Hi Todd -
The general explanation for why Zookeeper doesn't pass the event information
w/ the event notification is that an event notification is only triggered
once, and thus may indicate multiple events. For example, if you do a
GetChildren and set a watch, then multiple children are added at about the
same time, the first one triggers a notification, but the second (or later)
ones do not. When you do another GetChildren() request to get the list and
reset the watch, you'll see all the changed nodes, however if you had just
been told about the first change in the notification you would have missed
the others.
To do what you are wanting, you would really need "persistent" watches that
send notifications every time a change occurs and don't need to be reset so
you can't miss events. That isn't the design that was chosen for Zookeeper
and I don't think it's likely to be implemented.

-Dave Wright

On Tue, Aug 31, 2010 at 3:49 AM, Todd Nine <t...@spidertracks.co.nz> wrote:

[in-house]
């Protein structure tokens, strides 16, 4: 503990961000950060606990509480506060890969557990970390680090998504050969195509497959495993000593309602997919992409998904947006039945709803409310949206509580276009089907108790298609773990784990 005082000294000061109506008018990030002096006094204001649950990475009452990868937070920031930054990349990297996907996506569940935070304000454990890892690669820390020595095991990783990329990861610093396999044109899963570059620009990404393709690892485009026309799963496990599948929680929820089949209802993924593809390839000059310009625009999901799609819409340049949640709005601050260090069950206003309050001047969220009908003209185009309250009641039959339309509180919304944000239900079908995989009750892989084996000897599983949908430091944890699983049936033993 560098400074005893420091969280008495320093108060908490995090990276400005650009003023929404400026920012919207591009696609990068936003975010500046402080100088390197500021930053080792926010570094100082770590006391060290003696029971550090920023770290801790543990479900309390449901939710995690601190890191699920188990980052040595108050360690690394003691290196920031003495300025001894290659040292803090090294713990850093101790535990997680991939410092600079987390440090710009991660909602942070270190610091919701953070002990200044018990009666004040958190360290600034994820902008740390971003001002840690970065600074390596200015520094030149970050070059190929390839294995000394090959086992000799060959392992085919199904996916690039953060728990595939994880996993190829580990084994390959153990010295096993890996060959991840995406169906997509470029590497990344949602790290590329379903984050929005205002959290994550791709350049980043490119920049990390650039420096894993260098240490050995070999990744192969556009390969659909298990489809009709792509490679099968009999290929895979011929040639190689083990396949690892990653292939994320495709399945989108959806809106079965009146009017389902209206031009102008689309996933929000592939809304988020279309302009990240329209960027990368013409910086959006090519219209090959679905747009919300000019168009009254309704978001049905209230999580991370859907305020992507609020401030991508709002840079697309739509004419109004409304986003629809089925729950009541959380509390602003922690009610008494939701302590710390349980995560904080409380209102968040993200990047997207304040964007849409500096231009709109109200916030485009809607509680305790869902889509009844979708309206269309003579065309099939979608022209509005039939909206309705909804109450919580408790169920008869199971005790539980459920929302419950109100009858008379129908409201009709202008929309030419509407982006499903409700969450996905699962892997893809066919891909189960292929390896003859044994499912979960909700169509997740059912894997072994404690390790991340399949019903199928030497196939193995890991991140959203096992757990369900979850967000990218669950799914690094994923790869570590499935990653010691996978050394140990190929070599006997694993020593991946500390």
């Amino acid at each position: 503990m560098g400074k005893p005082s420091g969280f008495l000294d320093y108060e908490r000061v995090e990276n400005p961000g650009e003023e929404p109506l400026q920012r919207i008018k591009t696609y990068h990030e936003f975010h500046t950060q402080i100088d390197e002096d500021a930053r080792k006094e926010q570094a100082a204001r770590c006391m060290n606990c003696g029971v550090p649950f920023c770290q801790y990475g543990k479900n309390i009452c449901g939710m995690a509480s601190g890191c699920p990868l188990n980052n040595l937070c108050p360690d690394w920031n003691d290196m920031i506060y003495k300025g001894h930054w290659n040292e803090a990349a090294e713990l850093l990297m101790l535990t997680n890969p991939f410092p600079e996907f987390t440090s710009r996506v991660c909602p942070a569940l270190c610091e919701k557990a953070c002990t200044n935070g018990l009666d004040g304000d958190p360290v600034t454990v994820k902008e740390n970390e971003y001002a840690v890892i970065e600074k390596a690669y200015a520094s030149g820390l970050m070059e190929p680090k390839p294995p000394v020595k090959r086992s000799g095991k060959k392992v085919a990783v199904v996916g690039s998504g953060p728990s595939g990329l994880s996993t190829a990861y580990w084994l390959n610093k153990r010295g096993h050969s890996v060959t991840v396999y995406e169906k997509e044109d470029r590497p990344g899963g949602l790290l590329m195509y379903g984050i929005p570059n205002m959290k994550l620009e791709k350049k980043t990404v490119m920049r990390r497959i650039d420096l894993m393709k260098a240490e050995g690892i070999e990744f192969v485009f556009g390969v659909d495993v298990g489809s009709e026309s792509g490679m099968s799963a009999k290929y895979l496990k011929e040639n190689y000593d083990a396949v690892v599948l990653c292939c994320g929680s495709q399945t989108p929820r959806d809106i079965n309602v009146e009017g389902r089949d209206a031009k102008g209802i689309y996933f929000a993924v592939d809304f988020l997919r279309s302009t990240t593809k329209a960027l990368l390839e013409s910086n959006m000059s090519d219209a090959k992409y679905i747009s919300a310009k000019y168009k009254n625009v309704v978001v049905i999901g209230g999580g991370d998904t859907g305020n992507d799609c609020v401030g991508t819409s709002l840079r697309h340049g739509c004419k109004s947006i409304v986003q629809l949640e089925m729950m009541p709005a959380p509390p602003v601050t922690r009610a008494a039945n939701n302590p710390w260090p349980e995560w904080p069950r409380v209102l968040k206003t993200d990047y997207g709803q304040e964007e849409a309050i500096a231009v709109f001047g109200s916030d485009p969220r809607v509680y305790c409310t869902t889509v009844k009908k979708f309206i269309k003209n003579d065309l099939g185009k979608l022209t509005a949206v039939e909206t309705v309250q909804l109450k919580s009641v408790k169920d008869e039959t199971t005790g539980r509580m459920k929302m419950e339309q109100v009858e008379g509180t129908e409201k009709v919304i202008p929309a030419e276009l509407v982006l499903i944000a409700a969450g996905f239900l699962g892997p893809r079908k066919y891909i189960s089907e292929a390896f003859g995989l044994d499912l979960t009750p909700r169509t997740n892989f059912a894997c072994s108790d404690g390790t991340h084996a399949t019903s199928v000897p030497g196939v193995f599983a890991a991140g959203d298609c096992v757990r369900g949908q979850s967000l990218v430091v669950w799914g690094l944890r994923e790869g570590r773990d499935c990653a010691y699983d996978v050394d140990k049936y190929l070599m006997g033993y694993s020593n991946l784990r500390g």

> Hi all,
>  I'm writing a distributed queue monitoring class for our leader node in
> the cluster.  We're queueing messages per input hardware device, this queue
> is then assigned to a node with the least load in our cluster.  To do this,
> I maintain 2 Persistent Znode with the following format.
> data queue
> /dataqueue/devices/<unit id>/<data packet>
> processing follower
> /dataqueue/nodes/<node name>/<unit id>
> The queue monitor watches for changes on the path of /dataqueue/devices.
>  When the first packet from a unit is received, the queue writer will
> create
> the queue with the unit id.  This triggers the watch event on the
> monitoring
> class, which in turn creates the znode for the path with the least loaded
> node.  This path is watched for child node creation and the node creates a
> queue consumer to consume messages from the new queue.
> Our list of queues can become quite large, and I would prefer not to
> maintain a list of queues I have assigned then perform a delta when the
> event fires to determine which queues are new and caused the watch event. I
> can't really use sequenced nodes and keep track of my last read position,
> because I don't want to iterate over the list of queues to determine which
> sequenced node belongs to the current unit id (it would require full
> iteration, which really doesn't save me any reads).  Is it possible to
> create a watch to return the path and Stat of the child node that caused
> the
> event to fire?
> Thanks,
> Todd

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